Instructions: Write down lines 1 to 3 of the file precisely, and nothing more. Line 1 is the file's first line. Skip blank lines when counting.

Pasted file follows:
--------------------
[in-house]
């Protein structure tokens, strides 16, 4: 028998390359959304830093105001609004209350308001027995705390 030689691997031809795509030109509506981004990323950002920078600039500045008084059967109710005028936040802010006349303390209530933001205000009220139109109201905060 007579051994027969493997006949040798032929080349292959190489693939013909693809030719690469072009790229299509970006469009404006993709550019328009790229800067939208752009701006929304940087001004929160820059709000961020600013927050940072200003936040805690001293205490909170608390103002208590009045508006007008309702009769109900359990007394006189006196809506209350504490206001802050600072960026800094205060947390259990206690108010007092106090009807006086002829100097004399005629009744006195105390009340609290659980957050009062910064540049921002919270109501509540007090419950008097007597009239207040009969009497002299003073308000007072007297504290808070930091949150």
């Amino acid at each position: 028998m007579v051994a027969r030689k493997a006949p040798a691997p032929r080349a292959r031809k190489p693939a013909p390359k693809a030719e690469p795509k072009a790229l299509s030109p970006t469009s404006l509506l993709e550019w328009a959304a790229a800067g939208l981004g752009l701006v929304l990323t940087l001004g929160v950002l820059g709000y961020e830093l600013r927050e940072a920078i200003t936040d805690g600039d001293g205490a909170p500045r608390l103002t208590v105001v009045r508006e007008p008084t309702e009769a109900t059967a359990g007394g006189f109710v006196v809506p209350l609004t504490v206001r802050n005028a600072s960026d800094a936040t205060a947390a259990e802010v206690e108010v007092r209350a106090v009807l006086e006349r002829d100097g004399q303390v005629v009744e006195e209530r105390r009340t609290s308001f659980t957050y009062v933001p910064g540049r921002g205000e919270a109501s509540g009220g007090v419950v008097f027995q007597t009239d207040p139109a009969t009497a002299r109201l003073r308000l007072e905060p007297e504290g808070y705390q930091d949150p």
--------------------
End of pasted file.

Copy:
[in-house]
């Protein structure tokens, strides 16, 4: 028998390359959304830093105001609004209350308001027995705390 030689691997031809795509030109509506981004990323950002920078600039500045008084059967109710005028936040802010006349303390209530933001205000009220139109109201905060 007579051994027969493997006949040798032929080349292959190489693939013909693809030719690469072009790229299509970006469009404006993709550019328009790229800067939208752009701006929304940087001004929160820059709000961020600013927050940072200003936040805690001293205490909170608390103002208590009045508006007008309702009769109900359990007394006189006196809506209350504490206001802050600072960026800094205060947390259990206690108010007092106090009807006086002829100097004399005629009744006195105390009340609290659980957050009062910064540049921002919270109501509540007090419950008097007597009239207040009969009497002299003073308000007072007297504290808070930091949150």
């Amino acid at each position: 028998m007579v051994a027969r030689k493997a006949p040798a691997p032929r080349a292959r031809k190489p693939a013909p390359k693809a030719e690469p795509k072009a790229l299509s030109p970006t469009s404006l509506l993709e550019w328009a959304a790229a800067g939208l981004g752009l701006v929304l990323t940087l001004g929160v950002l820059g709000y961020e830093l600013r927050e940072a920078i200003t936040d805690g600039d001293g205490a909170p500045r608390l103002t208590v105001v009045r508006e007008p008084t309702e009769a109900t059967a359990g007394g006189f109710v006196v809506p209350l609004t504490v206001r802050n005028a600072s960026d800094a936040t205060a947390a259990e802010v206690e108010v007092r209350a106090v009807l006086e006349r002829d100097g004399q303390v005629v009744e006195e209530r105390r009340t609290s308001f659980t957050y009062v933001p910064g540049r921002g205000e919270a109501s509540g009220g007090v419950v008097f027995q007597t009239d207040p139109a009969t009497a002299r109201l003073r308000l007072e905060p007297e504290g808070y705390q930091d949150p």